If you haven't windsurfed before you could start out using the board as a stand-up paddleboard and get experience staying upright on it that way.

Ted Schweitzer has a group in northern Michigan that races original Windsurfers with similar sails.

A modern (less than 25 years old) sail rig (full battens, mylar or monofilm sail panels, & clamp-on booms) would make sailing much easier for you. The cloth sails that you have will appear to collapse and will drop you in the water about a second faster than a modern sail. That second of difference with a modern sail can often give you enough time to adjust your stance and keep you standing up. Modern sail shapes are also higher aspect (shorter clew length & taller mast length) which would give you more leverage against gusts keeping you standing longer.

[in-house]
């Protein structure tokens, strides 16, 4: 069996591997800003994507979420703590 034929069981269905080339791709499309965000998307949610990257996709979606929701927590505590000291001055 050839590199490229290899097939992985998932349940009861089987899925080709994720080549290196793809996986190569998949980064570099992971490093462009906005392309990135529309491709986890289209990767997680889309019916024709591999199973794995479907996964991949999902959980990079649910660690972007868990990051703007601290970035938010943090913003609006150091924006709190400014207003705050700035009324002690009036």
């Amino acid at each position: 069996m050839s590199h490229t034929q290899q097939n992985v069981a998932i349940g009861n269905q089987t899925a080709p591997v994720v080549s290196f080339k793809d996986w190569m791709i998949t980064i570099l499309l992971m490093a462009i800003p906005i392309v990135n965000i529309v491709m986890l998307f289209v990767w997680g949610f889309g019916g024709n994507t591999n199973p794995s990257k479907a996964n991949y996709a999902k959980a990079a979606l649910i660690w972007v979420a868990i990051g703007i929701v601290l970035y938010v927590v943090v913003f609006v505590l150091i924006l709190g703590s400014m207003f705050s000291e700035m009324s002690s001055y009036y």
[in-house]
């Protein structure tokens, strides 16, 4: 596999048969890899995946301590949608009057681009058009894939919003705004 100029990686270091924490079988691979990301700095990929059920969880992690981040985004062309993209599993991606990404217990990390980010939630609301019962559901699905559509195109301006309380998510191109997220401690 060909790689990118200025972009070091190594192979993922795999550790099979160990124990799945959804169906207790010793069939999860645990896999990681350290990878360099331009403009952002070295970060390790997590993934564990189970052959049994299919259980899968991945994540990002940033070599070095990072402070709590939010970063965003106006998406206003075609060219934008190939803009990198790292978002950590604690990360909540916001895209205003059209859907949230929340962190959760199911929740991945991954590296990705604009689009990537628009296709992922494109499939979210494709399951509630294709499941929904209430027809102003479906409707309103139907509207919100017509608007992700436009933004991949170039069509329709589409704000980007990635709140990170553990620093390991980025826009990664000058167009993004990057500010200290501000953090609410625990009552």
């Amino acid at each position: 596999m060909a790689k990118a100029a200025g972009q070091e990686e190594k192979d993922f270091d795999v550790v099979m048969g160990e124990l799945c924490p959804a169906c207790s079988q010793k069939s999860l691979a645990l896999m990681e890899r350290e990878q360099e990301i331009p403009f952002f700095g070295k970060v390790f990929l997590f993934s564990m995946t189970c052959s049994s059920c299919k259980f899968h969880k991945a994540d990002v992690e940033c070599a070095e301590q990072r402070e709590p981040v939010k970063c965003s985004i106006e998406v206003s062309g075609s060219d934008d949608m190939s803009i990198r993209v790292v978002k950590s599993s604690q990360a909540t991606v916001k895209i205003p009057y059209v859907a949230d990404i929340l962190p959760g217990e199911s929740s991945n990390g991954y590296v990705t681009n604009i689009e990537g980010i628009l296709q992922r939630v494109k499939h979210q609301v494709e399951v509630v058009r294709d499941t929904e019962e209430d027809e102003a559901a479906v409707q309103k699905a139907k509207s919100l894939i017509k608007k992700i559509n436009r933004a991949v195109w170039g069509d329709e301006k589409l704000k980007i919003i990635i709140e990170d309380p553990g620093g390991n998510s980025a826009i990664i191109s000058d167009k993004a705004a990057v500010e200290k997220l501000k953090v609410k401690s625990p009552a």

Been there, got hooked on doing that, still going in my 30th season, but upgraded the sail rig after 4 seasons. I hope you'll get hooked too.
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joethewindsufa



Joined: 10 Oct 2010
Posts: 204
Location: Montréal

PostPosted: Sat Jul 13, 2013 3:34 am    Post subject: Reply with quote

Thousands of people have started windsurfing using a BIC Dufour Wing. There are different versions as discussed.
It is a GREAT lake board and there are two(2) weaknesses
1) the original sails and boom suck
2) the clips on the mast base break - you are already missing some
There was no photo of the mast base - no mast base means NO GO !!

On my blog the BIC Dufour post is the most popular of all !!
http://joewindsurfer.blogspot.ca/2009/03/my-bic-dufour-wing-and-how-i-started.html